Scents for the soul
CURIOUS about aromatherapy but not sure of the science? Check out three scientific studies for some tips.
Lavender for sleep
In January 2014, Johns Hopkins Hospital researchers took 50 patients who complained of not sleeping well and placed 3ml of 100% pure lavender oil in a glass jar in place at the bedside of half of these.
The other half were not given the oil. After monitoring vital signs from 10pm until 6am and comparing the groups, results showed that those with the lavender oil slept slightly but not significantly better than the control group. Conclusion: burning lavender oil may help a little bit but don’t expect miracles.
Peppermint or ginger essential oils for nausea
In 2002, researchers in Terengganu reviewed dozens of studies to evaluate the evidence for the benefits of inhaling essential oils to combat nausea and vomiting. They found five involving a total of 328 people that showed inhaling peppermint or ginger essential oils vapour reduces the incidence and severity of nausea and vomiting as well as providing other feel-good factors.
However, as the researchers noted some technical problems with some studies, the evidence isn’t rock solid. Conclusion: try it but you can’t be certain of the results.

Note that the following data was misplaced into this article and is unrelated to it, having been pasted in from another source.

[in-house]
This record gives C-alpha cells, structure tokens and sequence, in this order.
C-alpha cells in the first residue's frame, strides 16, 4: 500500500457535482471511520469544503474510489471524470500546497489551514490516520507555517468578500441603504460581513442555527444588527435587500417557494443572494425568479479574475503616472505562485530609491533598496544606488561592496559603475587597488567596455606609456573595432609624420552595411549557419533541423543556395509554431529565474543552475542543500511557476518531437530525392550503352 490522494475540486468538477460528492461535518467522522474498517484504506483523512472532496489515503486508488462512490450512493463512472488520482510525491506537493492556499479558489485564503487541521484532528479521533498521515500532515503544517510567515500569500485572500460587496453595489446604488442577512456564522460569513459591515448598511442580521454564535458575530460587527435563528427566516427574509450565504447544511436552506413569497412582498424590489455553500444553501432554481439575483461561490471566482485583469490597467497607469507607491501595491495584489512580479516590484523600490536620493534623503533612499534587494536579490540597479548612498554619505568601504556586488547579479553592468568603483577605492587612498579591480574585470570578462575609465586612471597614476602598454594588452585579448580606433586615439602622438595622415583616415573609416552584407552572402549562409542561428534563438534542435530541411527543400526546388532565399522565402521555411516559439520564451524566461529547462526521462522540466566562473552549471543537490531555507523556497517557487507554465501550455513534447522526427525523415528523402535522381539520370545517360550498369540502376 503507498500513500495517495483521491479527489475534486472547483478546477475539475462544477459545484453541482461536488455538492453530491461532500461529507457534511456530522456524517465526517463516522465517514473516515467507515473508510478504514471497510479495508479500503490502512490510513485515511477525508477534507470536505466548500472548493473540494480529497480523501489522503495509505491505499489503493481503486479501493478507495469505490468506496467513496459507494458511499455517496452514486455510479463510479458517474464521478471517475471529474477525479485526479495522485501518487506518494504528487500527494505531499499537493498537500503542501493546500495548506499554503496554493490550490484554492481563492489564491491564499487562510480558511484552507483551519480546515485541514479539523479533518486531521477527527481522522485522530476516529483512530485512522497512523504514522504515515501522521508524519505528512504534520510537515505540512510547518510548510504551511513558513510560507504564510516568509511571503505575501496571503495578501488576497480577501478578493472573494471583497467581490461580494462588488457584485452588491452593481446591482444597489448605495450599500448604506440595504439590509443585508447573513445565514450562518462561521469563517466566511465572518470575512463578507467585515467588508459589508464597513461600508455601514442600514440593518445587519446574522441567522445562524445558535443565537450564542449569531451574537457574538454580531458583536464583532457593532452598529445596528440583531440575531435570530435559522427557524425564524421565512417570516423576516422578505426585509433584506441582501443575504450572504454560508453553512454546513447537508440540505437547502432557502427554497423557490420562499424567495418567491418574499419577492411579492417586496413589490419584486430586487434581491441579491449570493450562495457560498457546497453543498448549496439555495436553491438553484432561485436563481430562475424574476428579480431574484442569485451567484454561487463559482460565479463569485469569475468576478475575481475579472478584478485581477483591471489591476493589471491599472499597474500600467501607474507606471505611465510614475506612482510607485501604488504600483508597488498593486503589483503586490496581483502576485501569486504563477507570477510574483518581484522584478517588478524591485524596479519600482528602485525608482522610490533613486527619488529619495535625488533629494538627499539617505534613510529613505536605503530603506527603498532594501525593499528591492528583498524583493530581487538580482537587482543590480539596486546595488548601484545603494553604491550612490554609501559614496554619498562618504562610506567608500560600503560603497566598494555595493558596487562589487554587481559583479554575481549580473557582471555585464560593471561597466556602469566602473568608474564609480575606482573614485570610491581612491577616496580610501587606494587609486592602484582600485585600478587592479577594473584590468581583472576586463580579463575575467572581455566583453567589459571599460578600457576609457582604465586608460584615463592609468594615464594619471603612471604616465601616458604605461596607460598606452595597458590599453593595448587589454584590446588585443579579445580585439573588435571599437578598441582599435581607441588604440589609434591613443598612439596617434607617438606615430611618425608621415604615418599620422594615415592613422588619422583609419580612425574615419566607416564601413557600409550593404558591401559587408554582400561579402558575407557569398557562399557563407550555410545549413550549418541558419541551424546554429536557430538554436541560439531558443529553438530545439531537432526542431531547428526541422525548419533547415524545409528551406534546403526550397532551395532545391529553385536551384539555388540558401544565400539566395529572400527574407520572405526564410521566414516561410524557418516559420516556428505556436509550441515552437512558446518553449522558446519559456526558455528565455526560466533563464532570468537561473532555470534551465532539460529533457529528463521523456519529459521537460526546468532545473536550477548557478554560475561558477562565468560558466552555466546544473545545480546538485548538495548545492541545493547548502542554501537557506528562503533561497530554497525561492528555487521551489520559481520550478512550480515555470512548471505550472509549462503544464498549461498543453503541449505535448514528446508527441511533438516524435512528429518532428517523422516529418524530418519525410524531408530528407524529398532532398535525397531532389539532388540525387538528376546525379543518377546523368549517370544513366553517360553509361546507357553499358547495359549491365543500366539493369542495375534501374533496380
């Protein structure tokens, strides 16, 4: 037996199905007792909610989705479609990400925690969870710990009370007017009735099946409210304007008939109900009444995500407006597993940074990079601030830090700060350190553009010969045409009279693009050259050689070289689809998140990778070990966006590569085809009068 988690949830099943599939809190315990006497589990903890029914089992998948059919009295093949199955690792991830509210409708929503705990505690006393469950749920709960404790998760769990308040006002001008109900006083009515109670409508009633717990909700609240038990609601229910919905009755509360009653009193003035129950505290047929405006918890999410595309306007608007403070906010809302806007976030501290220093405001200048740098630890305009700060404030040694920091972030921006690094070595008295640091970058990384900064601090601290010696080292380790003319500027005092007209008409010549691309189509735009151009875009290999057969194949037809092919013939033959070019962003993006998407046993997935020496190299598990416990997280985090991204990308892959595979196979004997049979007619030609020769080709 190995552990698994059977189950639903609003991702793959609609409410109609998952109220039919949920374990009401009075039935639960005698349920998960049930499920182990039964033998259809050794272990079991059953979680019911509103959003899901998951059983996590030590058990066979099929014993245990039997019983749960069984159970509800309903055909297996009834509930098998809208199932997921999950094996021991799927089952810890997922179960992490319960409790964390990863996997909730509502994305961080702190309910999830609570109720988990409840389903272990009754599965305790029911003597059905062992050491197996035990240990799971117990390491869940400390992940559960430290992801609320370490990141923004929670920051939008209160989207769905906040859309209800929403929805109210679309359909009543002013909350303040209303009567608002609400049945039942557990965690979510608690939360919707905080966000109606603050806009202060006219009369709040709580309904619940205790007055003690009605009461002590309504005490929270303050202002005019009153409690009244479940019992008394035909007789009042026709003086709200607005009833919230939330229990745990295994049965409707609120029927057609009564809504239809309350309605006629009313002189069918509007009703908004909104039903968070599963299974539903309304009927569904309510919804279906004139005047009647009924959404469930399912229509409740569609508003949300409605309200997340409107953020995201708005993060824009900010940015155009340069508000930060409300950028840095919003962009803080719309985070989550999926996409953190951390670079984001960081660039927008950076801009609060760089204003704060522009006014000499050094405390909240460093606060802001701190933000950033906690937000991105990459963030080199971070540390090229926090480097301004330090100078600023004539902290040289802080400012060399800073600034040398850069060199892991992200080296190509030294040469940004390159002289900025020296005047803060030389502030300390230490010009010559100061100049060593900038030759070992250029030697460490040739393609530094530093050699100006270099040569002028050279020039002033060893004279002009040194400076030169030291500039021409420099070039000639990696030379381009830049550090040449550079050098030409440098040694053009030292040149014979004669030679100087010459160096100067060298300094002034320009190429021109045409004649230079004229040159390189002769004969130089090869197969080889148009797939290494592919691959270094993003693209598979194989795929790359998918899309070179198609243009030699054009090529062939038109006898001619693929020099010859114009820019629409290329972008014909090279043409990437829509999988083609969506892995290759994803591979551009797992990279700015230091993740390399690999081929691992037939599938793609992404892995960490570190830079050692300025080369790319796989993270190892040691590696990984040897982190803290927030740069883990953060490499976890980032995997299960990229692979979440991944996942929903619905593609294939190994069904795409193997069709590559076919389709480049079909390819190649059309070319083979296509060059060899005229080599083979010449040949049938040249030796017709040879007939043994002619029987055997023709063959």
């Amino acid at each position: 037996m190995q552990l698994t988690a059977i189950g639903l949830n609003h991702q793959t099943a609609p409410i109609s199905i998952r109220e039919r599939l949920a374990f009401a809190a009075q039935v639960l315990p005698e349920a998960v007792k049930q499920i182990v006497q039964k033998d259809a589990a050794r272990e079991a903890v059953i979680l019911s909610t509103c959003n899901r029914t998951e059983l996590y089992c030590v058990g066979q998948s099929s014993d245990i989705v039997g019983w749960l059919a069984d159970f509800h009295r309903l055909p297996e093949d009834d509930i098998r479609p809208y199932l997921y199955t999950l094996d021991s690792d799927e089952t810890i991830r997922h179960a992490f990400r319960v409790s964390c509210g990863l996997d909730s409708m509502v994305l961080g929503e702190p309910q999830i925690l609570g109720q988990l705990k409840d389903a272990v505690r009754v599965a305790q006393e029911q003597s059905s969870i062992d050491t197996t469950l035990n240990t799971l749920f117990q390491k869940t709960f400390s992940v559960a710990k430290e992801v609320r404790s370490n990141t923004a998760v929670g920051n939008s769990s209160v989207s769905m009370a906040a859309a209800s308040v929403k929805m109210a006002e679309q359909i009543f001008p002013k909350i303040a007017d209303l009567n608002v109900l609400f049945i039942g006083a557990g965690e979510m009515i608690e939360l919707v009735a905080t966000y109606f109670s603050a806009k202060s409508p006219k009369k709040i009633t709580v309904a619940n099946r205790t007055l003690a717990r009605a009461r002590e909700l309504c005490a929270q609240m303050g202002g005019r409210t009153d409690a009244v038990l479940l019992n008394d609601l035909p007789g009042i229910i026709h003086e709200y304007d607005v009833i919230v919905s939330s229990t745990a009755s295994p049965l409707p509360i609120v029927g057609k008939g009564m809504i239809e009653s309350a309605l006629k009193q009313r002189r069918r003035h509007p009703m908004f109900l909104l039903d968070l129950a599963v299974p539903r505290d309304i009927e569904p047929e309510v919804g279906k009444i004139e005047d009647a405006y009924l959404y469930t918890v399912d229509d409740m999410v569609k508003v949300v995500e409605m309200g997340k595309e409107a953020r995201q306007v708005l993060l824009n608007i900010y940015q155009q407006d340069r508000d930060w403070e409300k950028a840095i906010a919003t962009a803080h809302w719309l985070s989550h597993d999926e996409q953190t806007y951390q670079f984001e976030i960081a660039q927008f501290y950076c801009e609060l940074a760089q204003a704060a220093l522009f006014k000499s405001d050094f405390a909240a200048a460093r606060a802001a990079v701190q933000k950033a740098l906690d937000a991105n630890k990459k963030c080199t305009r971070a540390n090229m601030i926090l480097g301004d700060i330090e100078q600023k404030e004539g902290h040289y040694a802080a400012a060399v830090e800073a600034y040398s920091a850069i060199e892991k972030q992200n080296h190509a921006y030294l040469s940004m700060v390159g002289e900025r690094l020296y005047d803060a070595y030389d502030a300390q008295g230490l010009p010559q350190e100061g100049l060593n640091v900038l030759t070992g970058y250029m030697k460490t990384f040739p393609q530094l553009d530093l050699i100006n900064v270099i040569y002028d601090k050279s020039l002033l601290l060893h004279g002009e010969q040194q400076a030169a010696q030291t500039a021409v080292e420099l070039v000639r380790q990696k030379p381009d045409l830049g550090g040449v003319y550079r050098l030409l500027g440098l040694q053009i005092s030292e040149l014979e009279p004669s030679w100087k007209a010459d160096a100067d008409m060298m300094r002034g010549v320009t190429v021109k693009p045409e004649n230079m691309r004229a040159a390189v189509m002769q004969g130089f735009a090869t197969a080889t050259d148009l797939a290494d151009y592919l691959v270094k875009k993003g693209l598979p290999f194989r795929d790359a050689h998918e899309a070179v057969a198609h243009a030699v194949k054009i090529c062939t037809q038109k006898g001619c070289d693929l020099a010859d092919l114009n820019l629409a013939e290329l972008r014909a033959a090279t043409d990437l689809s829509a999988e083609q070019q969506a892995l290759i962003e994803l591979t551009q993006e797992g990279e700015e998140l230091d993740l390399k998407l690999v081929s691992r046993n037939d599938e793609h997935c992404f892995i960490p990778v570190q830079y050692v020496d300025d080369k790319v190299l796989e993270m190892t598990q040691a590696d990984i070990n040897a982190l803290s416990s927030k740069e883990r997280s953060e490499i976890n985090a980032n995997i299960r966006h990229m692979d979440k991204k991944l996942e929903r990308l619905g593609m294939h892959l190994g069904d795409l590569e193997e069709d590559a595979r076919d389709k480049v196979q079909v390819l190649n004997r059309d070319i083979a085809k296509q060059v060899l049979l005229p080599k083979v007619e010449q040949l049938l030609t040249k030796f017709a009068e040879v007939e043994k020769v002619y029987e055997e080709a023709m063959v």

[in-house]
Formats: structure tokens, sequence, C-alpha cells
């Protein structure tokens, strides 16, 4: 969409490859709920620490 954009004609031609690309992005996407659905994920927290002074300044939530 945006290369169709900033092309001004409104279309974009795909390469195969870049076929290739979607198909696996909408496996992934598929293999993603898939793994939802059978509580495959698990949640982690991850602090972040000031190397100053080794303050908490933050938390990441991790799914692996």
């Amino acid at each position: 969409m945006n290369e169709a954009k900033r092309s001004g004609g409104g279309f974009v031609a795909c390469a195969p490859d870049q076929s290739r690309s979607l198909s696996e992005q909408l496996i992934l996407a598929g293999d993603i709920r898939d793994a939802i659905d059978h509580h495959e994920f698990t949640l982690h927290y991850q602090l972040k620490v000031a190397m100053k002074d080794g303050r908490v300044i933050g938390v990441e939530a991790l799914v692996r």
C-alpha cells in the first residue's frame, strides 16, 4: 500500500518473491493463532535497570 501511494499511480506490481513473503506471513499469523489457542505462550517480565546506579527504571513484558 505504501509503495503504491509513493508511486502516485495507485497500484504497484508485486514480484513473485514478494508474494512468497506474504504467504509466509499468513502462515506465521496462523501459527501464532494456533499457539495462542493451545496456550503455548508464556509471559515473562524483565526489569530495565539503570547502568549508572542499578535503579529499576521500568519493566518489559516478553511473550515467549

Lemon balm for calm
In 2002, researchers in the UK tested the effects of lemon balm on 72 people suffering from problematic levels of agitation due to severe dementia.
Researchers applied a lotion to the patients’ faces and arms twice a day and monitored results. Half the patients were given the lemon balm and the other half a placebo sunflower oil – and nobody knew which was which until after the trial.
Results after the month-long trial showed a significant improve- ment for the lemon balm group. Conclusion: lemon balm does help soothe nervousness and agitation.
Note: Be sure to buy an essential oil product specially designed for the skin as some essential oils can be dangerous if used incorrectly.
Lavender oil can help you sleep.